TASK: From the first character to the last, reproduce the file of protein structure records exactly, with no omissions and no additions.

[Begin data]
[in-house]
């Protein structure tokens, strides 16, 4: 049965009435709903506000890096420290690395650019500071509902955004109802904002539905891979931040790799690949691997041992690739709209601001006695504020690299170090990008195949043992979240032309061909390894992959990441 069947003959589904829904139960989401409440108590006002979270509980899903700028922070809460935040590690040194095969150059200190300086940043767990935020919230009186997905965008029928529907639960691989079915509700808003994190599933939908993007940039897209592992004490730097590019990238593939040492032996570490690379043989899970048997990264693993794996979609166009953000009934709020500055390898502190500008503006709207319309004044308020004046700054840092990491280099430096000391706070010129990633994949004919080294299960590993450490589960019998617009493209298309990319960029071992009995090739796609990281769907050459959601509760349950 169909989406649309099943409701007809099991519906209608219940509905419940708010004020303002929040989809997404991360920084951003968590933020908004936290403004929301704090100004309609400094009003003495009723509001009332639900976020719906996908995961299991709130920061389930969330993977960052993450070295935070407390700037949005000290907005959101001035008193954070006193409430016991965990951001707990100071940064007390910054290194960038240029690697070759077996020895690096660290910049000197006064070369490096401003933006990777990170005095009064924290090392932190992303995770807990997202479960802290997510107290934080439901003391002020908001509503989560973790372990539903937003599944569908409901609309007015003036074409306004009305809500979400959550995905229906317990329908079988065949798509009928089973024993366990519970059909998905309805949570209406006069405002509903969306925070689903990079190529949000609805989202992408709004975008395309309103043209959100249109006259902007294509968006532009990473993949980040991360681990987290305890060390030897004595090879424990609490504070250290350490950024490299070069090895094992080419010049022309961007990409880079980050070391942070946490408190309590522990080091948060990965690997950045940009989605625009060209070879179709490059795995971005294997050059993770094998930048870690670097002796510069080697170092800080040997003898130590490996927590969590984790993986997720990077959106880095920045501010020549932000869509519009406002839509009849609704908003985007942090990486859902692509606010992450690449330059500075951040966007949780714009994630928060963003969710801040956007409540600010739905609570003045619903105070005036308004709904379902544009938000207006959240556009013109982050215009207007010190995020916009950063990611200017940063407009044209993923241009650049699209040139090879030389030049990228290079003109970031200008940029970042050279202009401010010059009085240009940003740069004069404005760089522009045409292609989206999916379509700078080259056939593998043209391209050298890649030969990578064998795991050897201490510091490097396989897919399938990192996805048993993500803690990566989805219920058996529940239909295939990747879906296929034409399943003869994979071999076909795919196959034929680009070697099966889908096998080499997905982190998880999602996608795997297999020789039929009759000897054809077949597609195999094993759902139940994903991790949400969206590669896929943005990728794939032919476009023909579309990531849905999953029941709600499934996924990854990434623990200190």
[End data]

[in-house]
């Protein structure tokens, strides 16, 4: 049965009435709903506000890096420290690395650019500071509902955004109802904002539905891979931040790799690949691997041992690739709209601001006695504020690299170090990008195949043992979240032309061909390894992959990441 069947003959589904829904139960989401409440108590006002979270509980899903700028922070809460935040590690040194095969150059200190300086940043767990935020919230009186997905965008029928529907639960691989079915509700808003994190599933939908993007940039897209592992004490730097590019990238593939040492032996570490690379043989899970048997990264693993794996979609166009953000009934709020500055390898502190500008503006709207319309004044308020004046700054840092990491280099430096000391706070010129990633994949004919080294299960590993450490589960019998617009493209298309990319960029071992009995090739796609990281769907050459959601509760349950 169909989406649309099943409701007809099991519906209608219940509905419940708010004020303002929040989809997404991360920084951003968590933020908004936290403004929301704090100004309609400094009003003495009723509001009332639900976020719906996908995961299991709130920061389930969330993977960052993450070295935070407390700037949005000290907005959101001035008193954070006193409430016991965990951001707990100071940064007390910054290194960038240029690697070759077996020895690096660290910049000197006064070369490096401003933006990777990170005095009064924290090392932190992303995770807990997202479960802290997510107290934080439901003391002020908001509503989560973790372990539903937003599944569908409901609309007015003036074409306004009305809500979400959550995905229906317990329908079988065949798509009928089973024993366990519970059909998905309805949570209406006069405002509903969306925070689903990079190529949000609805989202992408709004975008395309309103043209959100249109006259902007294509968006532009990473993949980040991360681990987290305890060390030897004595090879424990609490504070250290350490950024490299070069090895094992080419010049022309961007990409880079980050070391942070946490408190309590522990080091948060990965690997950045940009989605625009060209070879179709490059795995971005294997050059993770094998930048870690670097002796510069080697170092800080040997003898130590490996927590969590984790993986997720990077959106880095920045501010020549932000869509519009406002839509009849609704908003985007942090990486859902692509606010992450690449330059500075951040966007949780714009994630928060963003969710801040956007409540600010739905609570003045619903105070005036308004709904379902544009938000207006959240556009013109982050215009207007010190995020916009950063990611200017940063407009044209993923241009650049699209040139090879030389030049990228290079003109970031200008940029970042050279202009401010010059009085240009940003740069004069404005760089522009045409292609989206999916379509700078080259056939593998043209391209050298890649030969990578064998795991050897201490510091490097396989897919399938990192996805048993993500803690990566989805219920058996529940239909295939990747879906296929034409399943003869994979071999076909795919196959034929680009070697099966889908096998080499997905982190998880999602996608795997297999020789039929009759000897054809077949597609195999094993759902139940994903991790949400969206590669896929943005990728794939032919476009023909579309990531849905999953029941709600499934996924990854990434623990200190």